Donald Trump was known for his active use of social media, with the president often making headlines for outrageous and divisive tweets. 

The president was prolific on the platform and had amassed almost 89 million followers across his 59,558 posts.

President Trump joined the site in March 2009 under the handle @realDonaldTrump and issued his first tweet two months later to advertise an imminent appearance on the Late Show with David Letterman.

He often used the platform to criticise Barack Obama following the Democrat’s re-election as president in 2012. 

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Former White House press secretary Anthony Scaramucci told the New York Times that Mr Trump considered the platform essential to his 2016 election with the social media site popularising phrases such as “fake news”

However, it was not just to reach out to his base that the president used the social platform for. 

After being elected, he used his own Twitter account to announce a number of major political decisions, including policy changes and the hiring and firing of senior government officials.

Indeed, Secretary of State Rex Tillerson learned he had lost his job in a tweet.

Despite being one of the most followed and active users of the social media site, tensions began to rise between the operators of the platform and Trump.

The president was criticised for retweeting or copying material from accounts posting racist, antisemitic or false information. He was condemned for sharing three inflammatory anti-Muslim videos from Britain First in November 29, 2017, with then UK Prime Minister Theresa May saying: “It is wrong for the president to have done this.”


He also tweeted the wrong Theresa May initially using the wrong handle. 

Donald Trump was also criticised by scientists and medical officers after he claimed on Twitter and Facebook on October 6 last year that the seasonal flu was more lethal than coronavirus.

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On October  2, 2020, @realDonaldTrump announced that Trump and first lady Melania Trump had contracted the coronavirus. The post got 1.8 million likes and nearly 400,000 retweets. 

Election 2020

The president also had a run-in with the social media giant after it opted to hide some of his tweets following Election Day in the US. 

Trump tweeted  "They are working hard to make up 500,000 vote advantage in Pennsylvania disappear - ASAP. Likewise, Michigan and others!"

The tweet was then removed after 30 minutes. 

This started a series of tweets that carried warnings of “false, disputed or misleading information”

READ MORE: Celebrities and politicians react to Donald Trump's Twitter ban

Indeed, in the 24 days following the US election, Twitter added warnings to over 200 tweets of the president. Such tweets included claims of voter fraud and rigged ballots.

One tweet read: “Just saw the vote tabulations. There is NO WAY Biden got 80,000,000 votes!!! This was a 100% RIGGED ELECTION.”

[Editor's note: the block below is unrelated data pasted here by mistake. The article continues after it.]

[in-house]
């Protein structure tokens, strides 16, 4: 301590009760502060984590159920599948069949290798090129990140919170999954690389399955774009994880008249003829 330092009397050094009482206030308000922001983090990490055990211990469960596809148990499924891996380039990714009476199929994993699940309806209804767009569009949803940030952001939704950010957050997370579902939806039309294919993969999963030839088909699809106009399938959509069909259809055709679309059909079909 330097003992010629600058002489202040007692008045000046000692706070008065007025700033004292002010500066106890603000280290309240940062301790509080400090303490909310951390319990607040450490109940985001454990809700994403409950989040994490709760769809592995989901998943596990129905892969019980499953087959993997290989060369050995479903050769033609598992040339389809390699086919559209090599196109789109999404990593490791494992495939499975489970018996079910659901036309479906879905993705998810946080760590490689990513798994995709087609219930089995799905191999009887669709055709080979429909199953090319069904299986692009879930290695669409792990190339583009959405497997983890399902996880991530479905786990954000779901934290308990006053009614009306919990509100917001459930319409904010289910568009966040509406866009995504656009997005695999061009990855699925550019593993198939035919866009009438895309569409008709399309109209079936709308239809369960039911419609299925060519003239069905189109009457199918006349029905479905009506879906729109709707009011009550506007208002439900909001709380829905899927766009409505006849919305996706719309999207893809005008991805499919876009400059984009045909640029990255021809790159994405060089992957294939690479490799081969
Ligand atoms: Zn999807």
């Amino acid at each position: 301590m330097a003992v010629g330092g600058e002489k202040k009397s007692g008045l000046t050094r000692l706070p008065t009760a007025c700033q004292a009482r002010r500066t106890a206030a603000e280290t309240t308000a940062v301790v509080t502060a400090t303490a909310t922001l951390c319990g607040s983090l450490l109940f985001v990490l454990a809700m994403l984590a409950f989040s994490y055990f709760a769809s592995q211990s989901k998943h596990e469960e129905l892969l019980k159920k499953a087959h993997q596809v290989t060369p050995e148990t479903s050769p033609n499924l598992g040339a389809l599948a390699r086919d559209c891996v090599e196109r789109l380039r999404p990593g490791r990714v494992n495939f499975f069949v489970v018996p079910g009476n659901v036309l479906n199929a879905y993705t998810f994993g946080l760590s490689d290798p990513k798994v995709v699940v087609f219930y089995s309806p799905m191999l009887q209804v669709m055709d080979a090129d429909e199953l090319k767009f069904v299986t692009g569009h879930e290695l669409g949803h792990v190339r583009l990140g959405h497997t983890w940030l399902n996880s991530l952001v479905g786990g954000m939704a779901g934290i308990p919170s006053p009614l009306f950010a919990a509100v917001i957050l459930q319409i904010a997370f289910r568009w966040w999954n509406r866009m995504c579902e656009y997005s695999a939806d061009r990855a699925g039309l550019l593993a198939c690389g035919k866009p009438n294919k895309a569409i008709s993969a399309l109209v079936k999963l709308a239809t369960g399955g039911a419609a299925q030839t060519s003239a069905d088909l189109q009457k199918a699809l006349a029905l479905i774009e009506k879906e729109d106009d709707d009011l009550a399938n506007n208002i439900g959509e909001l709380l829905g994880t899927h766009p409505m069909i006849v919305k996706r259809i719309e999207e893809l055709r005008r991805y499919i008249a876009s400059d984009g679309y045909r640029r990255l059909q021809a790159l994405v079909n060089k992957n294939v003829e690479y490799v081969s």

Removal from Twitter

The social media giant had long hinted that Donald Trump could be removed from the platform after his presidency ended.

Twitter stated it would remove the special exemption for the @realDonalTrump account under which it leaves up tweets by political leaders that would otherwise violate Twitter’s usage policies.


Twitter locked the account of Donald Trump for “repeated and severe violations” of its Civic Integrity policy over the storming of the US Capitol.

The president was then allowed back on the platform. 

Two days later, the site said it had permanently suspended him after a review of two of his tweets posted that day found they had violated its glorification of violence policy.


A statement posted on Twitter’s blog said it had “made it clear” previously that the President’s account was “not above our rules”, and said it took action “in the context of horrific events” earlier this week.

Following the ban, Twitter later deleted two tweets apparently issued by Mr Trump on the @POTUS account, and also suspended the @TeamTrump account after it spread a statement from the president.

The statement said: “After close review of recent tweets from the @realDonaldTrump account and the context around them — specifically how they are being received and interpreted on and off Twitter — we have permanently suspended the account due to the risk of further incitement of violence.

“In the context of horrific events this week, we made it clear on Wednesday that additional violations of the Twitter rules would potentially result in this very course of action. Our public interest framework exists to enable the public to hear from elected officials and world leaders directly. It is built on a principle that the people have a right to hold power to account in the open.

Following his earlier ban, the @POTUS account issued two posts apparently from Mr Trump in which he wrote “We will not be SILENCED!” and “Twitter is not about FREE SPEECH”. Both tweets were deleted by Twitter.

Twitter later suspended the @TeamTrump account after several tweets which carried a statement from the president.

The tech company’s spokesperson said “For government accounts, such as @POTUS and @WhiteHouse, we will not suspend those accounts permanently but will take action to limit their use.”